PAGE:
This is the second of three installments celebrating the Week of the Fungi on STC.
A basidiocarp (fruiting body) of Fomitiporia ellipsoidea.
(Do not try to flip it over. It is in the correct orientation.)
Small things are not being considered here. Au contraire, I'm reporting on the largest fungus known, if by 'fungus' you mean the fruiting body of the organism. The reason for making this distinction is that a fungal mycelium can reach humongous proportions. The hyphae of a kind of oyster mushroom, Armillaria ostoyae, growing in northeastern Oregon covered some 10 km2 and were nearly 9000 years old.
What I have in mind here is the finding on southern China’s Hainan Island of a gigantic fruiting body of a bracket fungus or polypore, Fomitiporia ellipsoidea. This gargantua was a tad over 10 meters long, almost 90 cm wide, and about 5 cm thick (picture half the length of a bowling alley). Its weight was estimated to be between 400 and 500 kg. It was found in a virgin forest where it adorned the underside of the large fallen trunk of an oak tree (Cyclobalanopsis patelliformis). In the words of a fellow blogger who writes Real Monstrosities: ….that's a big shelf. Maybe even a bed. A long bed upon which about 5 people could sleep in single file. If they wanted to….. It's estimated to be around 20 years old, contain about 450 million spores and weigh about half a tonne. So definitely sleep on it and not under it.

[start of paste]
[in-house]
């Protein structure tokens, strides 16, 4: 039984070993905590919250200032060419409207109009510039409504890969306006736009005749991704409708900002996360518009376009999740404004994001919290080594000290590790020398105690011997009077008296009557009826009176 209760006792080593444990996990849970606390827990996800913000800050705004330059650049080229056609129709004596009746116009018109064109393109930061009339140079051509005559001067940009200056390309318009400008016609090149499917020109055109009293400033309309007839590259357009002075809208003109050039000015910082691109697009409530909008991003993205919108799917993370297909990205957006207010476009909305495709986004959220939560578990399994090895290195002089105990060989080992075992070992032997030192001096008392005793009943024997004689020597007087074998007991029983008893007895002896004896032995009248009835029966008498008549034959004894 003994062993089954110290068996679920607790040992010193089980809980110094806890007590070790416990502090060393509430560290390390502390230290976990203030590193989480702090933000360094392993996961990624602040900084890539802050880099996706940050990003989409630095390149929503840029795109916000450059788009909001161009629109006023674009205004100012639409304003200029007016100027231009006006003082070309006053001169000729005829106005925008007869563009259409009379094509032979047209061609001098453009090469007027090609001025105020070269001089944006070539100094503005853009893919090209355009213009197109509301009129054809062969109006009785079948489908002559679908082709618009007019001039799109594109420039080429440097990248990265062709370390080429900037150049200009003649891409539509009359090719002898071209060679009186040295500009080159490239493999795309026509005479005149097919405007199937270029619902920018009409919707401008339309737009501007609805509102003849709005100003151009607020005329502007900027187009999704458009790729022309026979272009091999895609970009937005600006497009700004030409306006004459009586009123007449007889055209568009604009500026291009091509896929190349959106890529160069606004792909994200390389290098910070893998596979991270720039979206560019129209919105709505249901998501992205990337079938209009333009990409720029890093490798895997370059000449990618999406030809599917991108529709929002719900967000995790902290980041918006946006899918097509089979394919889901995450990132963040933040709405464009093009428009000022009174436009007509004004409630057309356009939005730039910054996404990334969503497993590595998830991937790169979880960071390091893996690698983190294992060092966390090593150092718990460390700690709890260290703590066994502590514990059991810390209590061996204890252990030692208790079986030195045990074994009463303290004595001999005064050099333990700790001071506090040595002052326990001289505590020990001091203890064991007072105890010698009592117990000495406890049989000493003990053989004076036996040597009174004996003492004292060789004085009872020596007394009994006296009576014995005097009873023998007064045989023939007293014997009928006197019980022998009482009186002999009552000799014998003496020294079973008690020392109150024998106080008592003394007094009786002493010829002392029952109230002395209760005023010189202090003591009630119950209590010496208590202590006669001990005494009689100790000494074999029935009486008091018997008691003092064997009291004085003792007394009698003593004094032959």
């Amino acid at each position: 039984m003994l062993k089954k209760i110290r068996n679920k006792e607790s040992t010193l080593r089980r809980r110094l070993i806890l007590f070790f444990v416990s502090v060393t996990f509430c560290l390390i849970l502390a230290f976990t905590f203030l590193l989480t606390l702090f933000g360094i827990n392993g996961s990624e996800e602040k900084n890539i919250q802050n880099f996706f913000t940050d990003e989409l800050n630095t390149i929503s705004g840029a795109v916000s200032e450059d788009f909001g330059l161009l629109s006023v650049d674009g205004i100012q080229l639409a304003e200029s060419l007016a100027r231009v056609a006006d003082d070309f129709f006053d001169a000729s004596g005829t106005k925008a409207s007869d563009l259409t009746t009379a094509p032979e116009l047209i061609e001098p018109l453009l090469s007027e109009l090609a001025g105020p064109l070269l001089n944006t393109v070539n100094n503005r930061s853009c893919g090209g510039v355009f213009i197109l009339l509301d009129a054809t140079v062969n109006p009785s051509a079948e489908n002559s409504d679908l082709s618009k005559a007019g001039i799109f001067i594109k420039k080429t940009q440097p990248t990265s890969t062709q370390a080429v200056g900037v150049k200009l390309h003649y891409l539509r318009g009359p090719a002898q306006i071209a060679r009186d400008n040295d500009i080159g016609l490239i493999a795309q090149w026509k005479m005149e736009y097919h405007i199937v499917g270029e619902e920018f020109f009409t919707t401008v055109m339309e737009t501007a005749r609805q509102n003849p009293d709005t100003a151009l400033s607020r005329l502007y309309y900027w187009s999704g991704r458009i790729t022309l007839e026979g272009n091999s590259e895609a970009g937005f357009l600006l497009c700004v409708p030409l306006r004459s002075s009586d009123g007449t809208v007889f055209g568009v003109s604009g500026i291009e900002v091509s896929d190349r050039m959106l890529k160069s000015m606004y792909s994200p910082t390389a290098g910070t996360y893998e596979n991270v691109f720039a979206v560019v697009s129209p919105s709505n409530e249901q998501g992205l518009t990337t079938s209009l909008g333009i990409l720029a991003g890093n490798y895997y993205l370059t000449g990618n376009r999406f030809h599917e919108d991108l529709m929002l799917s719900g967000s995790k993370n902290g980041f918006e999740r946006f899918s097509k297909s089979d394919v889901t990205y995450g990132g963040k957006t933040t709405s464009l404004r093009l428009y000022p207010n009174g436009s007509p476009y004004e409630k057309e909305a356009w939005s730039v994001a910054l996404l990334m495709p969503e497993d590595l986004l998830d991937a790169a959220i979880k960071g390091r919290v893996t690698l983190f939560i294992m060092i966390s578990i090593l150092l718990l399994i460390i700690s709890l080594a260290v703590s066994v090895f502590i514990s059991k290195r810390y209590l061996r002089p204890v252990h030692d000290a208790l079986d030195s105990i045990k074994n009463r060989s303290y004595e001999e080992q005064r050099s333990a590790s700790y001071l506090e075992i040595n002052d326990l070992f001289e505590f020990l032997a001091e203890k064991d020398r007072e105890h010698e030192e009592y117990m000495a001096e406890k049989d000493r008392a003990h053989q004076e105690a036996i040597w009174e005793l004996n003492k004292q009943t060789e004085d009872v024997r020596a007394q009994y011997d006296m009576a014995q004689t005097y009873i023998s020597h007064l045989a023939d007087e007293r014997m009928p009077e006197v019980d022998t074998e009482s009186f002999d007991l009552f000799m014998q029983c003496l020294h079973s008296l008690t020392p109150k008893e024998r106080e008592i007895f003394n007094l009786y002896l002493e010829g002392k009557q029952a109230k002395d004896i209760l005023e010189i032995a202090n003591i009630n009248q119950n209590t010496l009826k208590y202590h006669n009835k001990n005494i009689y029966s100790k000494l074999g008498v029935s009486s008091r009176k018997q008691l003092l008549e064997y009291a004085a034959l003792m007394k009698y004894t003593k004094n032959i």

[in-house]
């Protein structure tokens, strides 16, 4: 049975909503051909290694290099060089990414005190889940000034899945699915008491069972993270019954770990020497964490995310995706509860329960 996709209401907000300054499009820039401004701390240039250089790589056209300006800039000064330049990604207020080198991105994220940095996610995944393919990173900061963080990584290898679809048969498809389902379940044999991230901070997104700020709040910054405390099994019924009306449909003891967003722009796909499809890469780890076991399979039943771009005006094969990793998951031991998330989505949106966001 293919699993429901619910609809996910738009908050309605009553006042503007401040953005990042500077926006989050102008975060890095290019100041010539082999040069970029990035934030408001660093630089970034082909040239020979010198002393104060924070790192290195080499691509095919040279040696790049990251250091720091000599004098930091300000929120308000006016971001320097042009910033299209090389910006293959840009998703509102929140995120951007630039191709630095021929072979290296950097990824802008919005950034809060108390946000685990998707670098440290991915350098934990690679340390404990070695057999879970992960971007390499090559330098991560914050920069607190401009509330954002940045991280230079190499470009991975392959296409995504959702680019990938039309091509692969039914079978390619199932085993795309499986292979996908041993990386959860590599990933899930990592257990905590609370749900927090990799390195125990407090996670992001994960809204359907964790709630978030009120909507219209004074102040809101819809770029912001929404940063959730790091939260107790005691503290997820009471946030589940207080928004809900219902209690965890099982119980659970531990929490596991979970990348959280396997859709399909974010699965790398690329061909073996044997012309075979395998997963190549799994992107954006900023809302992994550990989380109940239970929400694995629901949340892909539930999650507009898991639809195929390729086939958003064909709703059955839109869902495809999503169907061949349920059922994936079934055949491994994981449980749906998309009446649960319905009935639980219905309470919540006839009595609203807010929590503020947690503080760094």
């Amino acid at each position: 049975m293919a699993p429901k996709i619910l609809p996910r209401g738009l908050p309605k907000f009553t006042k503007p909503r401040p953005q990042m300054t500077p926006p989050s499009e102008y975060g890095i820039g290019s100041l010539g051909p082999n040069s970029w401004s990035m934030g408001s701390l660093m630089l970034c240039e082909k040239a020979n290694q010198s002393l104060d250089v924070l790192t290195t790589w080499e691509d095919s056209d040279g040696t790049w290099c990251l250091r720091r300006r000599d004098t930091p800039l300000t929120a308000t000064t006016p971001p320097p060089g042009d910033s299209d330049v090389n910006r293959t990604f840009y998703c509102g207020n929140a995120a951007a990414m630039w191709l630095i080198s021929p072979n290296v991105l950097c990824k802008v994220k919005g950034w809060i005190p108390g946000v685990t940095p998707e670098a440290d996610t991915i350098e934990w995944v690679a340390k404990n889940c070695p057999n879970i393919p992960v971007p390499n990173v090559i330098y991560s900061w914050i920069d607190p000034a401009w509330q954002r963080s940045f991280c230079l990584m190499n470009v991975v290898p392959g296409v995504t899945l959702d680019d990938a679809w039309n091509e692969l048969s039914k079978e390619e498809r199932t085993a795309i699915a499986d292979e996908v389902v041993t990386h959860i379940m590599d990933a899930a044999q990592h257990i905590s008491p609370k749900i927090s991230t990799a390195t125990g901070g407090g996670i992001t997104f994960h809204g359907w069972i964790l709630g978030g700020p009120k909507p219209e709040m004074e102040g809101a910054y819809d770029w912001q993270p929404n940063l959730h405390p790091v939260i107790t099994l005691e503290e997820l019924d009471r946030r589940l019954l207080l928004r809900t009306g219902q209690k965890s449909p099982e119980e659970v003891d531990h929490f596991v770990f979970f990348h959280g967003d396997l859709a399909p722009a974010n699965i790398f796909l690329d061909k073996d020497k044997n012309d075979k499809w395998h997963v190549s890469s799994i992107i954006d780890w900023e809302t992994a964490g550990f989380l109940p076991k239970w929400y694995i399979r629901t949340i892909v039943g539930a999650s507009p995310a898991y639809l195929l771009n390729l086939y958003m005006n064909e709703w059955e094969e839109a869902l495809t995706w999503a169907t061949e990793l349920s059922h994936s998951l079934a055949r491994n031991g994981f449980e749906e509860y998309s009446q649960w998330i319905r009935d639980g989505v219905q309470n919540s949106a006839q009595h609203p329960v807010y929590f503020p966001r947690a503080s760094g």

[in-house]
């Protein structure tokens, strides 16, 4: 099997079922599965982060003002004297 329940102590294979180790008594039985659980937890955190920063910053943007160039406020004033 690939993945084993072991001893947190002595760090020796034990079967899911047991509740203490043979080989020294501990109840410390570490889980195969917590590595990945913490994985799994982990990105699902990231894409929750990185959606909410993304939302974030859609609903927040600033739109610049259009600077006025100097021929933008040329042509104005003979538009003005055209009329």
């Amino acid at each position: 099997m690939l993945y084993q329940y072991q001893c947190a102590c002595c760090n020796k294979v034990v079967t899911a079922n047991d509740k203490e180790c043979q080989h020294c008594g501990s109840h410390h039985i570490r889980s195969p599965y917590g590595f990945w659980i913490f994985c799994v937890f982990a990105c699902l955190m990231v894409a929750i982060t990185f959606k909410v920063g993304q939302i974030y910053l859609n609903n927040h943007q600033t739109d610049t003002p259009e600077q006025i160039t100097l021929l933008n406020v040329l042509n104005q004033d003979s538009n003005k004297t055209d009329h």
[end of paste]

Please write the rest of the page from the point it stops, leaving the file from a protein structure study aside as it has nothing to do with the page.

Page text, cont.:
Small fragments of the giant Fomitiporia.
Image by Dr. Yu-Cheng Dai. Source.
Is this the largest fungus ever? Possibly so. Some 400 million years ago, when fungi were the largest living organisms, they came close to matching this one. They made rocket-like structures that rose some 8 meters over the low vegetation of the day. They have been gone for a long time, never to be matched in size again. Nowadays, the largest fruiting bodies are those produced by perennial polypores. The second in size known now is a Rigidoporus ulmarius found in Kew Gardens in the UK. In 2003, it measured 150 cm long × 133 cm wide. Trailing not far behind is Bridgeoporus nobilissimus, which grows in the forests of Oregon and Washington.
Now for the big question: are these giants edible, a large dinner for the lucky finders? The answer is no, as these fungi are tough and about as edible as a piece of wood. There are fleshy edible mushrooms that reach respectable size, up to a meter across, but they are pretty puny when compared to these true titans. Still, a one meter mushroom could provide quite a feast.